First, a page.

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Christie's New York to offer one of the most celebrated American book collections
Francisco Goya y Lucientes (1746-1828). [La Tauromaquia] Treinta y tres Estampas, que representan diferentes suertes y actitudes del arte de lidiar los Toros. Madrid: [probably Rafael Esteve for the artist, 1816]. Estimate: $400,000 - $600,000. Photo: Christie's Images Ltd.

NEW YORK, NY.- Christie’s announced the sale of one of the most celebrated American book collections - The Collection of Arthur & Charlotte Vershbow. The collection will be sold throughout 2013 in four parts, with an inaugural evening sale of highlights from Schongauer to Chagall on 9 April and The Middle Ages and the Renaissance on 10 April. Highly regarded among their contemporaries, the collection formed by the Vershbows is truly unparalleled, with its unique integration of illuminated manuscripts, books and prints.

Arthur and Charlotte Vershbow
Born and raised in Massachusetts, Arthur Vershbow (1922-2012) graduated from MIT with a master’s degree in mechanical engineering and later worked on radar technology at the university during World War II. Arthur and Charlotte (1924-2000) married in 1947 and quickly became avid collectors, making their first donation of a work of art to the Boston’s Museum of Fine Arts in 1956 and continuing to donate each year thereafter. Their active involvement in the book world eventually led to Arthur’s election as President of the Boston Athenæum in 1982, a position which he held for over a decade. He also served on the Board of the Museum of Fine Arts from 1982 until his death last year.

Leading the first sale is a complete first edition of Francisco Goya’s La Tauromaquia (estimate: $400,000-600,000). Comprised of thirty-three plates that beautifully depict the imagery and emotion of a Spanish bullfight, La Tauromaquia is the rarest of Goya’s four main intaglio series. The Vershbow copy is one of only three known to have a title-page and the table in manuscript - all by the same calligrapher - with variant titles, the prints in a different order and the printed plate-numbers scratched and altered in pen-and-ink, making it all the more exceptional. Los Caprichos will also be offered on April 9, and the Los Proverbios and The Disasters of War will be included in Part Four of the sale in October.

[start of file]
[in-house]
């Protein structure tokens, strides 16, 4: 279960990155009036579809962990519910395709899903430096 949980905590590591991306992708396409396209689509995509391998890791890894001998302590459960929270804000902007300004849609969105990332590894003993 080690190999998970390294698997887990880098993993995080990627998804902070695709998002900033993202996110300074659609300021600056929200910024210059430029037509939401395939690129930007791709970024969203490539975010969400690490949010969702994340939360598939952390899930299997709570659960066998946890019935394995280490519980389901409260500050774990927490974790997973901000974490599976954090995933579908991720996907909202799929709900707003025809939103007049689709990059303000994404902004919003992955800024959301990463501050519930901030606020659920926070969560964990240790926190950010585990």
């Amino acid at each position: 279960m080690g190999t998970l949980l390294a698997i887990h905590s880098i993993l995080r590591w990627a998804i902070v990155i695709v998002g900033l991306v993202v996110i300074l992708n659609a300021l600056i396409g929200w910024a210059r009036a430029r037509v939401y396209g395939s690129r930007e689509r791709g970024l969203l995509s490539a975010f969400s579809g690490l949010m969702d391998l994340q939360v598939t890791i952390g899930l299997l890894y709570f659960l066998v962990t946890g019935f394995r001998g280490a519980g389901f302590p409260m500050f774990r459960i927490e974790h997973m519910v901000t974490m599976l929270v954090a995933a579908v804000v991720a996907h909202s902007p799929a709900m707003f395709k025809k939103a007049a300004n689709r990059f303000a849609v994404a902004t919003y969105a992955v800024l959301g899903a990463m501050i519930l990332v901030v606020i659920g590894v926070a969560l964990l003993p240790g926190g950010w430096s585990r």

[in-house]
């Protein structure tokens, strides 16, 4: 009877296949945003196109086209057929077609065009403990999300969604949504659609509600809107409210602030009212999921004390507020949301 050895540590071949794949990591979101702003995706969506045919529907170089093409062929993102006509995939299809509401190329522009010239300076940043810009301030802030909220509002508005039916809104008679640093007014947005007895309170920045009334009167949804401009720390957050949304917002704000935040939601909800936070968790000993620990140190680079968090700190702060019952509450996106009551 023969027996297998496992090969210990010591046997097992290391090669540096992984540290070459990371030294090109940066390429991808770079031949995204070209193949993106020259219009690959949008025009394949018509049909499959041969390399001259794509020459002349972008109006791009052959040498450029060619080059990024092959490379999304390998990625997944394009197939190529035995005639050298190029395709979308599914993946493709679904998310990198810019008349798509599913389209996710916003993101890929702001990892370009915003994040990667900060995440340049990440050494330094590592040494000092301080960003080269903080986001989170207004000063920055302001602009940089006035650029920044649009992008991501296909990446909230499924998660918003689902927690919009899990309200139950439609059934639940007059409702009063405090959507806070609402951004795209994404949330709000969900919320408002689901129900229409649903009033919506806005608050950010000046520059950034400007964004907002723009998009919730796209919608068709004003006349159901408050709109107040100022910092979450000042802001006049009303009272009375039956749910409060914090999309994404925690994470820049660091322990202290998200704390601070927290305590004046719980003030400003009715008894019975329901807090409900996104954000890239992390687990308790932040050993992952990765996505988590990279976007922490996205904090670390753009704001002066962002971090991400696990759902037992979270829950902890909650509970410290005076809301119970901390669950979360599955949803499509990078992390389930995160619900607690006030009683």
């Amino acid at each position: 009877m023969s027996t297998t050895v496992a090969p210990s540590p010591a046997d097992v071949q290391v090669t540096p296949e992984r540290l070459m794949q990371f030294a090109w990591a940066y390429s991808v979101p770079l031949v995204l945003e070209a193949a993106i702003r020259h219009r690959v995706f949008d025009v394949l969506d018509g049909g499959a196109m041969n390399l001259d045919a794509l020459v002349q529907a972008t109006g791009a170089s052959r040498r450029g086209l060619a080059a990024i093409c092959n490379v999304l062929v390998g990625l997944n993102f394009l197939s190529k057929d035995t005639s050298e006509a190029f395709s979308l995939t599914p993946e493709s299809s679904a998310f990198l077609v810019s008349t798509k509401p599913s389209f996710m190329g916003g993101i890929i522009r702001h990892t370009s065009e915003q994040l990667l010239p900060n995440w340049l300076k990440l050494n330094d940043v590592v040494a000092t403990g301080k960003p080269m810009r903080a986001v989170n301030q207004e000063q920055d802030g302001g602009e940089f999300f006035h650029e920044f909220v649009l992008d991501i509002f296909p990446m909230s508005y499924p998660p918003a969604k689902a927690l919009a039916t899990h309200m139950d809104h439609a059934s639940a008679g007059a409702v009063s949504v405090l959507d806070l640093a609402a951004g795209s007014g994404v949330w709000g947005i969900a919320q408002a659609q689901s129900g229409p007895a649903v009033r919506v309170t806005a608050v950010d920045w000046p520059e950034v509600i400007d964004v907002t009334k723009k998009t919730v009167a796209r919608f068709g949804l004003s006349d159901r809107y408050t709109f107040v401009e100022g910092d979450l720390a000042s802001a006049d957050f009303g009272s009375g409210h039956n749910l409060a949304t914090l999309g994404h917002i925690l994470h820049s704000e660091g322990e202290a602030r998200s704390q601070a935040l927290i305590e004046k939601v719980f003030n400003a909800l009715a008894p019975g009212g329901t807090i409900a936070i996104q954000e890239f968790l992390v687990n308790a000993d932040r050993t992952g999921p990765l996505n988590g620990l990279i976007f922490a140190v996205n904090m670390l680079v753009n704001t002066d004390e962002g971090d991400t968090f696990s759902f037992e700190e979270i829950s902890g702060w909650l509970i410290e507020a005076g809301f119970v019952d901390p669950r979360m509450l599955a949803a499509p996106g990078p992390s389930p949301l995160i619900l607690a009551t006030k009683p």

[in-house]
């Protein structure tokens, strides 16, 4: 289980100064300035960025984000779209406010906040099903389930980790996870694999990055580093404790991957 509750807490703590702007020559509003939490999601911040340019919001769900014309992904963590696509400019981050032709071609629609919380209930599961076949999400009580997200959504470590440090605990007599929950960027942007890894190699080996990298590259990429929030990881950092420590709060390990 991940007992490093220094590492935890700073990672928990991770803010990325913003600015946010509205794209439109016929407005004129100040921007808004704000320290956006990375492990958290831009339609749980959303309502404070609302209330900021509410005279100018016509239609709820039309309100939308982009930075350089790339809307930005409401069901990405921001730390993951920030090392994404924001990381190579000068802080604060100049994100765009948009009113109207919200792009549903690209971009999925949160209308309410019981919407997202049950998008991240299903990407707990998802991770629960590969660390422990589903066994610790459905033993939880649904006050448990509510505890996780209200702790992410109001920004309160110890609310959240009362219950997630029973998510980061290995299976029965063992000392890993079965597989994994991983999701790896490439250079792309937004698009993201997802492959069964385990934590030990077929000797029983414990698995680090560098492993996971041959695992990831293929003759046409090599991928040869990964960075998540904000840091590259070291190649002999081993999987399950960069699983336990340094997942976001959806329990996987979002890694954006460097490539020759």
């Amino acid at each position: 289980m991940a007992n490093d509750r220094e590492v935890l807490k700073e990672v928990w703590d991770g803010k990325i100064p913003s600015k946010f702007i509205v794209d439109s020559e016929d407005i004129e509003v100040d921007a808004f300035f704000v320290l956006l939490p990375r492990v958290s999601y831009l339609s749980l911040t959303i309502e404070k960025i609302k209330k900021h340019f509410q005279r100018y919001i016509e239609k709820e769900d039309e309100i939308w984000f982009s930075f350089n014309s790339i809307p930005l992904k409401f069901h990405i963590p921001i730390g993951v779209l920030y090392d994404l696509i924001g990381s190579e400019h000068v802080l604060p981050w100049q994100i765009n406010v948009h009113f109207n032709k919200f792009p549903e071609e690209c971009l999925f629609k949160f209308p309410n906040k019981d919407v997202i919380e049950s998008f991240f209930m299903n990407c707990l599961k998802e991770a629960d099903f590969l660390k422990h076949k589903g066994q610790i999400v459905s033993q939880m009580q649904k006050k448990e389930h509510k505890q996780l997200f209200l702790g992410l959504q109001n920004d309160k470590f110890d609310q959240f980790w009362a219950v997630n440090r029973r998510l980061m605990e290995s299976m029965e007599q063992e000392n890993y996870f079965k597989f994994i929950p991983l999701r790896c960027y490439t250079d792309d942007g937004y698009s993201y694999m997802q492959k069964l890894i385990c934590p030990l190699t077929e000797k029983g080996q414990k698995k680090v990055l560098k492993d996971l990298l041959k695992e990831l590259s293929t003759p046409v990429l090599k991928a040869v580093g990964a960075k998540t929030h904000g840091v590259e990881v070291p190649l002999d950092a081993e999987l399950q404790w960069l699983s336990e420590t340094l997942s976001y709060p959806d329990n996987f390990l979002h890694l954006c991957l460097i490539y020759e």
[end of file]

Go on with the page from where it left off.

The Vershbow’s set of Invenzioni Capric di Carceri is the third and rarest issue of the first edition of Giovanni Battista Piranesi’s Prisons (estimate: $180,000-250,000). His most celebrated work of architectural fantasy, Carceri is comprised of fourteen plates, each depicting cavernous underground spaces with looming architectural forms. Only five other complete sets of this issue have been recorded, the Vershbow’s being distinguished by the artist’s ink dabbing on ten of the plates.

A five hundred year old Book of Hours inscribed by Henry VIII is also among the highlights (estimate: $300,000-400,000). A superbly printed and colored example, this copy bears an illustrious provenance, having once been given as a gift from King Henry VIII to his cousin. The prayer book has been inscribed by the King: “I pray you pray for me your/ lovyng cousin Henry R.” While manuscripts and printed books that once belonged to Henry VIII may be found among various American and European libraries, they are extremely rare in private hands.

Max Beckmann’s Berliner Reise of 1922 features ten lithographs that depict the bleakness of life in a large city following World War I (estimate: 80,000-120,000). Complete sets, such as that in the Vershbow Collection, are extremely rare; only six sets have been offered at auction in the last twenty-five years. Berliner Reise is the artist’s second series of large lithographs depicting the subject, following Die Hölle¸ which was published three years earlier in 1919. Similar in format, both series begin with a self-portrait of Beckmann; the following plates are pairs of images in which one illustrates the decadent and frivolous lives of the bourgeoisie and the other the struggles and lowbrow amusements of the urban poor. Rather than end on a note of despondency, however, the final plate of Berliner Reise leaves the viewer with a powerful image of hope, featuring a second self-portrait, this time in guise of a chimney sweep standing on a roof overlooking the city as the sun rises.

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